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Re: Importance of running the latest'n'greatest version
--On Wednesday, February 09, 2005 1:22 PM +0100 Jonas Helgi Palsson
I'm running OpenLDAP on SLES 9 (SuSE Linux Enterprise Server) and the
version supplied with it is not the "latest'n'greatest"
ldapsjef:~ # rpm -q openldap2
And in the changelog for the rpm the newest entry is dated Nov 10 2004,
where it says:
- bdb-2.2.18-backport.dif: Backport of the back-bdb from OpenLDAP 2.2.18,
should fix some deadlocks and crashes (Bugzilla #42570)
So what is the common opinion here? Should one stick to the versions
supplied by the distributor (in this case SuSE), or should one download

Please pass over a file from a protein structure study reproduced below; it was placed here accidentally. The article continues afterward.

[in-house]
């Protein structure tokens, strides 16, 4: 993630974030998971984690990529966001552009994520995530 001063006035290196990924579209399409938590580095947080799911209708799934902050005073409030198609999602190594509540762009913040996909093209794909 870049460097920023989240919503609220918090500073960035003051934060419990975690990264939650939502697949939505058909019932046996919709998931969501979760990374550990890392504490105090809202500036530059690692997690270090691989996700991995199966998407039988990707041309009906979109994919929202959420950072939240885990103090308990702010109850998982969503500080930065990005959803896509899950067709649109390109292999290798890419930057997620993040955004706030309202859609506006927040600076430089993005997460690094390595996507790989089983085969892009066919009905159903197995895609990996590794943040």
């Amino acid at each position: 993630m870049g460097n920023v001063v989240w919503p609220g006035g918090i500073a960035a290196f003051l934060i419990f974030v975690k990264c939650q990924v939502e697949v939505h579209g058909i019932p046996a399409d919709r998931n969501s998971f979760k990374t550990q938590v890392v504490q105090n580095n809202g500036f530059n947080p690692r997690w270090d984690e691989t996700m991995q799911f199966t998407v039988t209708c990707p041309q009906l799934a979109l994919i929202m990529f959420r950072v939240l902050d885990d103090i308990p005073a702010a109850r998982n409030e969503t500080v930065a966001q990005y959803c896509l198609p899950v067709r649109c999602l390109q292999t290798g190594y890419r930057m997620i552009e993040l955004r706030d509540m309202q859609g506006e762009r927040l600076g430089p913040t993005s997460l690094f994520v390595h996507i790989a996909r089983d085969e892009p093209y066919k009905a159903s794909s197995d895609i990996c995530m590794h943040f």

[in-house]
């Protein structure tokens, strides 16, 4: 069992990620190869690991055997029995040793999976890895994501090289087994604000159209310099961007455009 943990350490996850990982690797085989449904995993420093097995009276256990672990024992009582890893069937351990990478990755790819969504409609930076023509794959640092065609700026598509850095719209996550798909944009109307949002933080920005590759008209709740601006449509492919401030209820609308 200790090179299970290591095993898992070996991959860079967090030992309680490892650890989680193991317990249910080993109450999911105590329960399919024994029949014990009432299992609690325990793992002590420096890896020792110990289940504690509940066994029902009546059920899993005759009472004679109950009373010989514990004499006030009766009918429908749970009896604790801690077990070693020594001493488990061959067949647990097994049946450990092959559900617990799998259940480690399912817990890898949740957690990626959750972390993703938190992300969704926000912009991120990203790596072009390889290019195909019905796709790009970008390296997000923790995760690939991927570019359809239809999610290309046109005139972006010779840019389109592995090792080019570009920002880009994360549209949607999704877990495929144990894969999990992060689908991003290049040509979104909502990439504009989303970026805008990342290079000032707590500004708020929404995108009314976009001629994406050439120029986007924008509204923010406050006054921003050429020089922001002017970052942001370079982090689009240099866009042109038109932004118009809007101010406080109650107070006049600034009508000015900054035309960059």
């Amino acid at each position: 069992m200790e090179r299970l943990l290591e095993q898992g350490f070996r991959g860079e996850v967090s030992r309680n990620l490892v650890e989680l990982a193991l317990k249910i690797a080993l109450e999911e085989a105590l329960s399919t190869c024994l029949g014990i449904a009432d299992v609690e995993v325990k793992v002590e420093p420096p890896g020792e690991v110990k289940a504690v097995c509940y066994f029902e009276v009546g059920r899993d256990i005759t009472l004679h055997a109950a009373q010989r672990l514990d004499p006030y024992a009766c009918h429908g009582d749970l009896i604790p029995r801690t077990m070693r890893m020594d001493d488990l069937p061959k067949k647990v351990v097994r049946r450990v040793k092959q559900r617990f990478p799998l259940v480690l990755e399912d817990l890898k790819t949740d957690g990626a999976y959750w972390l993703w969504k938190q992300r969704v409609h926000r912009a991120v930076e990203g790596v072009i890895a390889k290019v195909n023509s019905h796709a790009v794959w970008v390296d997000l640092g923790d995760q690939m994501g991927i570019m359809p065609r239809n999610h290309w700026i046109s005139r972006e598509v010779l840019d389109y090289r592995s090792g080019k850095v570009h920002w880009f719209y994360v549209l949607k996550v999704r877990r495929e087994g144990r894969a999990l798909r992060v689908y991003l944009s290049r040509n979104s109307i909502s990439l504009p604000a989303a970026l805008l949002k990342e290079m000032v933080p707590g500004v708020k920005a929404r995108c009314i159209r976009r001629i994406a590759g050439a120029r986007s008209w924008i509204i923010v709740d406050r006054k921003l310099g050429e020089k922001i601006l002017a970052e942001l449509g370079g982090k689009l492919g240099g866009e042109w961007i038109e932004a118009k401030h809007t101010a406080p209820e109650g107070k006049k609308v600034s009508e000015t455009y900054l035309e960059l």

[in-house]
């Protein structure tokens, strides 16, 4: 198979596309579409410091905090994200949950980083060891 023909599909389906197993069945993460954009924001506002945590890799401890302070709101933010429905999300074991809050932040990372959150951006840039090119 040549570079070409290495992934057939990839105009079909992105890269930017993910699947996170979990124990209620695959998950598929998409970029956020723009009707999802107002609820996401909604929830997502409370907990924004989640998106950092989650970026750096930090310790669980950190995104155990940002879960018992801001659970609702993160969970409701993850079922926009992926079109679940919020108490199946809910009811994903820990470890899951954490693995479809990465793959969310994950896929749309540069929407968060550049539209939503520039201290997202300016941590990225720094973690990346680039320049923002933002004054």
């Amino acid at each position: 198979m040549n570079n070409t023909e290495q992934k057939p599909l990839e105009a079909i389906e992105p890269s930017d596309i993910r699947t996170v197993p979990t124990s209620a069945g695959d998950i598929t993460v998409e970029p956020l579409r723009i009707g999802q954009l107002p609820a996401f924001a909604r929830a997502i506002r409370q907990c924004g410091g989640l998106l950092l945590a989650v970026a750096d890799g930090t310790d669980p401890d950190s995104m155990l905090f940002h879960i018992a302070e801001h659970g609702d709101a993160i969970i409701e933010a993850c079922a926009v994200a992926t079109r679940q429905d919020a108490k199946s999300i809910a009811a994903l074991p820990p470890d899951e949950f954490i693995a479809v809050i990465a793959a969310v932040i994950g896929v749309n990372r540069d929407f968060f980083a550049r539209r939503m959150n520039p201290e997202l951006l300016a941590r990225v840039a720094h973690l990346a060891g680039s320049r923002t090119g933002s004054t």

the "latest'n'greatest" from openldap.org and compile it yourself?
I think there are two different things here:
1) The OS level OpenLDAP libraries/command line binaries installation used
for various things like PAM, NSS, etc
2) The libraries & binaries needed to run a directory service.
I recommend having the two things be entirely separate so that for #2 you
can upgrade your service as needed without affecting #1 or having to wait
on the distro individuals to update RPM's for you.
On the downside, this approach can take more of your time, as far as having
to spend time compiling software. On the upside, you get bug fixes, etc,
in more quickly, and if you need to apply patches that the distro doesn't,
then you are fine (for example, the transaction related patches for BDB 4.2
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